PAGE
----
Geita Girls’ Monthly Nightmare Force Them Out Of Classes

By Anne Robi

Girls in Geita District are caught between a rock and a hard surface. Despite grappling with cultural norms and values that reduce them to mere sources of income upon marriage while on the other hand strive to dodge early pregnancies and marriage traps; they are disheartened by lack of sanitary facilities in schools.


It is a sad reality that majority of schoolgirls in the district stay at home, missing classes during their monthly periods due to acute shortages of menstrual hygiene facilities and services.

A ten-day survey by the ‘Daily News’ in the district found out that most schools lack clean water, menstrual sanitary facilities and services – factors that force girls to stay out of schools during menses.

“We have 48 girls enrolled in Standard Seven alone, but a quarter of them go missing in class for four to five days a week due to menstrual related issues,” says Magdaline Singano, a Matron at Nyalwazanja Primary School in Nyamwaga rural area, Geita District.

The same was reported at Lwamgasa Secondary School where five to six girls in one class record absenteeism every day of the week — menstrual challenges being the main factor. “A monthly period is a preventable reason for most of our girls not to attend classes,” said the School’s Matron Ms Atupakisye Megreth.

“Our school lacks permanent menstrual facility kits to offer girls hygiene services,” she said. Nyalwazanja and Lwamgasa schools are among the many schools in Geita that have no reliable water sources within the school compound, with limited toilets to accommodate the needs of schoolgirls.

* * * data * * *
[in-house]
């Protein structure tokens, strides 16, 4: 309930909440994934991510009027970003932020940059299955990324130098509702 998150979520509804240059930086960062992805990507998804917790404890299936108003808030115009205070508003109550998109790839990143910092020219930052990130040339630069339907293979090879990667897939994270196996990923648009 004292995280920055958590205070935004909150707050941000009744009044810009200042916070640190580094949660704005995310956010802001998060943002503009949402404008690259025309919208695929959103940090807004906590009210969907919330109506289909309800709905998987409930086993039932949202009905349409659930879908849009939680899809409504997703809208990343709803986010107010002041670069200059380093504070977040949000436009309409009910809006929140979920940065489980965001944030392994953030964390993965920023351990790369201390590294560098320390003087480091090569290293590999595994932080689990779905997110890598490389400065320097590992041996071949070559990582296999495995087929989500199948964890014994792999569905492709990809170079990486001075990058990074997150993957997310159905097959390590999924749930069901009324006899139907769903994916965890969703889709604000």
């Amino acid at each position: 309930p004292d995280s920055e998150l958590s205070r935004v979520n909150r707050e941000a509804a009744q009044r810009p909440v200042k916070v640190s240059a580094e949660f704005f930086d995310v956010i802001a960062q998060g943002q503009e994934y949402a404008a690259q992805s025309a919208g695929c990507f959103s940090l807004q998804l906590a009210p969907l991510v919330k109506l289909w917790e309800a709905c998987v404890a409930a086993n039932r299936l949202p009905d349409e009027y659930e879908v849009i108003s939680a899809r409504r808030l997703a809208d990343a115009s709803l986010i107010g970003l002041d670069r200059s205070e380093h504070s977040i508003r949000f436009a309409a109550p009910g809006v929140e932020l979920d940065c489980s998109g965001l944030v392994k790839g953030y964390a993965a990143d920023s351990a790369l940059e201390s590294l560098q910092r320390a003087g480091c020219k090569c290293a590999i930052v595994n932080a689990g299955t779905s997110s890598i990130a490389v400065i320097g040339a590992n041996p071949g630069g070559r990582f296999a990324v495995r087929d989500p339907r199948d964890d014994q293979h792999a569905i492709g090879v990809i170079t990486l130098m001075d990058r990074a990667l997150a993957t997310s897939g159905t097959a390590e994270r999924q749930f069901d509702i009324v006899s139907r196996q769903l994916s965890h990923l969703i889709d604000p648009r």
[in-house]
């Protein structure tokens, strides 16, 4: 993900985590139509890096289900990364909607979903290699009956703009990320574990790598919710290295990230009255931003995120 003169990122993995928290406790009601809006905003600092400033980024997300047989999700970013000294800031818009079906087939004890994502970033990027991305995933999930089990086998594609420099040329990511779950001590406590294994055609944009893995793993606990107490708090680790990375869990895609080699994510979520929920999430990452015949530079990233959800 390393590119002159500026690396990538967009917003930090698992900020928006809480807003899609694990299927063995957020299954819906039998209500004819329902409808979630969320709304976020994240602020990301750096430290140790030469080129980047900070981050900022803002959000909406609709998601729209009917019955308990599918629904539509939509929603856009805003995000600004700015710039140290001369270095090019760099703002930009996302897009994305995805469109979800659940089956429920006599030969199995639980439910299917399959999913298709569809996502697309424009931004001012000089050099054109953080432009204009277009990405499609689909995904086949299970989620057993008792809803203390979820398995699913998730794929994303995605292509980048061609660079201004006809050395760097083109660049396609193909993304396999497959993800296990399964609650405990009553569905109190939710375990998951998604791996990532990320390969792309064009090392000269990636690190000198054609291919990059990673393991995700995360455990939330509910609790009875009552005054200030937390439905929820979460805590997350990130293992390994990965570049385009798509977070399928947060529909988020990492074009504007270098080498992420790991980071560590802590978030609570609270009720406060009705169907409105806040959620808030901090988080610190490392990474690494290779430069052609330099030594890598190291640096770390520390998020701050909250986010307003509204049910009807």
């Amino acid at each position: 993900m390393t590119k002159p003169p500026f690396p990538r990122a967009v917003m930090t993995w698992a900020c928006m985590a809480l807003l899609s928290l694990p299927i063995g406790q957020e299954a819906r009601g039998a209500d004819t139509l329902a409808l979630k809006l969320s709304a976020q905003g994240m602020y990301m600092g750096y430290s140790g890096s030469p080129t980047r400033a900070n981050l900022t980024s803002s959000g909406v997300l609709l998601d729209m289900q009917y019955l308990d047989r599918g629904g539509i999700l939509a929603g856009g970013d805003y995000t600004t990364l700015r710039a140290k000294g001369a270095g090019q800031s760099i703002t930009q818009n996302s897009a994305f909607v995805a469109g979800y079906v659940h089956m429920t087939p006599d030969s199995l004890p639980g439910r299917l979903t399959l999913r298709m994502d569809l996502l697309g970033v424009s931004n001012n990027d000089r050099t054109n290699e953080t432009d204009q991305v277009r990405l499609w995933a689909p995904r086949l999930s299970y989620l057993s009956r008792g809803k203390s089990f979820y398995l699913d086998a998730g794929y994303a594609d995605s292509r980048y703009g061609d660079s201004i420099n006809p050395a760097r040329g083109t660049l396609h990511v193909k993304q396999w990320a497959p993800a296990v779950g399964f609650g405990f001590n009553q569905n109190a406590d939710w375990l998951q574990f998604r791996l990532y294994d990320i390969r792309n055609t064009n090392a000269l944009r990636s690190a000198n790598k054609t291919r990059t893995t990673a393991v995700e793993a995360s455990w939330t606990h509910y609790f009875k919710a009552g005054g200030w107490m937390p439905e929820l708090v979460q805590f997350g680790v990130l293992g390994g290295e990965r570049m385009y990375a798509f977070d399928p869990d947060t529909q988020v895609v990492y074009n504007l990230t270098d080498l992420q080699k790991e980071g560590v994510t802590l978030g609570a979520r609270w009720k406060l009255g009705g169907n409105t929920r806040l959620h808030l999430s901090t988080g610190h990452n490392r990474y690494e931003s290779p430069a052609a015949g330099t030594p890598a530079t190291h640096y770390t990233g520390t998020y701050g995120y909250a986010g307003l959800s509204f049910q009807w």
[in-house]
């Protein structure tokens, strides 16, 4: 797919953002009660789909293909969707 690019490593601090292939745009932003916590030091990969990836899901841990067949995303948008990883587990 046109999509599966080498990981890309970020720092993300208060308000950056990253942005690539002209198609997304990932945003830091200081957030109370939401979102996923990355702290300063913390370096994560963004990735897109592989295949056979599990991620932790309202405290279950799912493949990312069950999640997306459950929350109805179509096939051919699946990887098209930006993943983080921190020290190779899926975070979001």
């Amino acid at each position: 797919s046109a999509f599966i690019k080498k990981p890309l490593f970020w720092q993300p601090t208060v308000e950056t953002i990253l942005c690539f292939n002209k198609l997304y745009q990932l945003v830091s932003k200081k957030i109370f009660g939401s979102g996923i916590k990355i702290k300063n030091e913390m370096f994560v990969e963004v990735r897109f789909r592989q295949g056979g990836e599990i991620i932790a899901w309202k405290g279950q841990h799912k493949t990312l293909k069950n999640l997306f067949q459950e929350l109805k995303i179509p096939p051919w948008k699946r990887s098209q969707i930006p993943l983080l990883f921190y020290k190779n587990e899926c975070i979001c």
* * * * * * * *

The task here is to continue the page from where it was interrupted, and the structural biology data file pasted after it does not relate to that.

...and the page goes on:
Nyalwazanja Primary School alone has 662 girls, but has only seven latrine pits that serve all the girls. One pit is being shared by 95 girls. “The pits are not even in good condition,” said the School Matron.

Findings by United Nations Children’s Fund (UNICEF) in 2013, indicate that one in 10 African girls miss school during menses eventually leading to higher school dropout.

The report further says that many school-going girls and women in developing countries such as Tanzania struggle to find appropriate facilities and places to deal with menses.

One Vumilia Spirian, a Standard Six pupil at Ukombozi Primary School is one among the very many girls in the district’s schools, who go through the painful ordeal that comes with the monthly flow, as well as missing classes.

Vumilia has no option but to stay at home for a week when she is in her monthly period. “I normally stay at home to avoid embarrassments at school,” the 13-year old girl said.

Even when at home, Vumilia finds it difficult to use sanitary products to stem her monthly bleeding. “I use substances such as pieces of mattresses or shabby dresses to curb the bleeding,” she narrated with fear amid disgrace.

The same case applies to Susan Adam a form-three student at Lwamgsa Secondary School in Geita District. “I always stay out of school for three to four days just to face out my monthly period… this is because my parents lack money to purchase sanitary towels that I can use while at school.”

The ‘Daily News’ conducted a brief survey on the prices of the disposal sanitary pads and discovered that in most retail shops, in Geita Town, the products range between 1,500/- to 3,500/- per package.

A Baseline Survey report on Schoolgirls Menstrual Hygiene Management, 2014 for 8 districts in Tanzania indicated that most parents said that they would support their children with sanitary products if the prices are lowered to between 500/- and 800/- equivalent to 35 to 40 US cents.


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